• And, and, and: Employees are trained in how to explain the robots’ purpose to inquisitive customers. (That would be us.)

Booting up

Beyond lowering their creepy factor, there’s always room for improvement.

Most robots, for example, do need a little help from their friends colleagues, like charging, pressing a button to start, or loading and unloading them for deliveries. We’re still in the “early innings” in terms of full automation, Baylin noted, and that human element will remain for a while.

“There are limits, even to today’s autonomous workflows. But I do think that we’re getting to a point where certain of those activities are becoming more and more autonomous.”

Retailers designing their locations to optimize automation—something that Baylin foresees happening more in the next five to 10 years—could help a lot.

  • In the meantime, since robots are one-size-fits-all, smaller units may become more commonplace to accommodate local grocers with less floor space to spare.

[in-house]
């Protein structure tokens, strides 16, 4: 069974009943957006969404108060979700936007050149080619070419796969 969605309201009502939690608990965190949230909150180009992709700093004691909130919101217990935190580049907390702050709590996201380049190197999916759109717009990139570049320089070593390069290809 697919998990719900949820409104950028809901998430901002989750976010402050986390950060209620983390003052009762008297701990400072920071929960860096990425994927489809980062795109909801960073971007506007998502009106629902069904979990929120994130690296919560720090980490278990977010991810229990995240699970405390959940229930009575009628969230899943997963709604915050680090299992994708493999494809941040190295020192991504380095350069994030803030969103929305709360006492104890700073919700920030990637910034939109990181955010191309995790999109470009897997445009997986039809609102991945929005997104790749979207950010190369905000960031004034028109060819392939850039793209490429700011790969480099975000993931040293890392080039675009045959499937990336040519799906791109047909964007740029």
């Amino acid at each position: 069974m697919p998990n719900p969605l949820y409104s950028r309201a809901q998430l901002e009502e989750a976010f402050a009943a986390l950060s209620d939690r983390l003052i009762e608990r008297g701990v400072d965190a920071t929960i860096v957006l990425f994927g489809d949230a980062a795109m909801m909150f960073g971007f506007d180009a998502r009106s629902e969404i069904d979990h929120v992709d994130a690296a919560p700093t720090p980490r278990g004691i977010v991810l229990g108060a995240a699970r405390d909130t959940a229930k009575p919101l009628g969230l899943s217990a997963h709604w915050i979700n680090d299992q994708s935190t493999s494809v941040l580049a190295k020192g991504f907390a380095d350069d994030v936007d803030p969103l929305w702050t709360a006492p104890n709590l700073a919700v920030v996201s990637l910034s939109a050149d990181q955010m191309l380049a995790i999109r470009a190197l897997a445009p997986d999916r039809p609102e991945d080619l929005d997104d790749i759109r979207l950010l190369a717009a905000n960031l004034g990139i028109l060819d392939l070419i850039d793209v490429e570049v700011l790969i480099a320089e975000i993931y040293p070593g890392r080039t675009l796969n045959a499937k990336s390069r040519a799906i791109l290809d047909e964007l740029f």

And for every Kroger or Stop & Shop that supports the tech, there are some it hasn’t worked for. In 2020, Walmart ended its five-year contract with inventory-checking robot maker Bossa Nova Technologies after introducing the robots in 500 stores.

  • Though the retail giant didn’t disclose its reasoning, sources told WSJ that higher traffic in the aisles caused by workers collecting online orders was a factor, as were shoppers’ reactions to a robot rolling by.

They’re just like us: It will take time for shoppers and businesses to “leap across the chasm” to the world of robots, just like it took many awhile to come around to the idea of smart phones, Baylin posited. One thing that might help? The realization that we may not be that different from robots after all.

“I think we’re all cyborgs in a way, with our mobile phones,” he said. “We never had the ability to take a picture or measure a distance or see the temperature, do a stopwatch, right? All of these things sort of enable us to be superhuman. I think the robot is sort of just a modern extension of that.”

Read how robots are helping grocers “remain competitive” here.

Retail news that keeps industry pros in the know

Retail Brew delivers the latest retail industry news and insights surrounding marketing, DTC, and e-commerce to keep leaders and decision-makers up to date.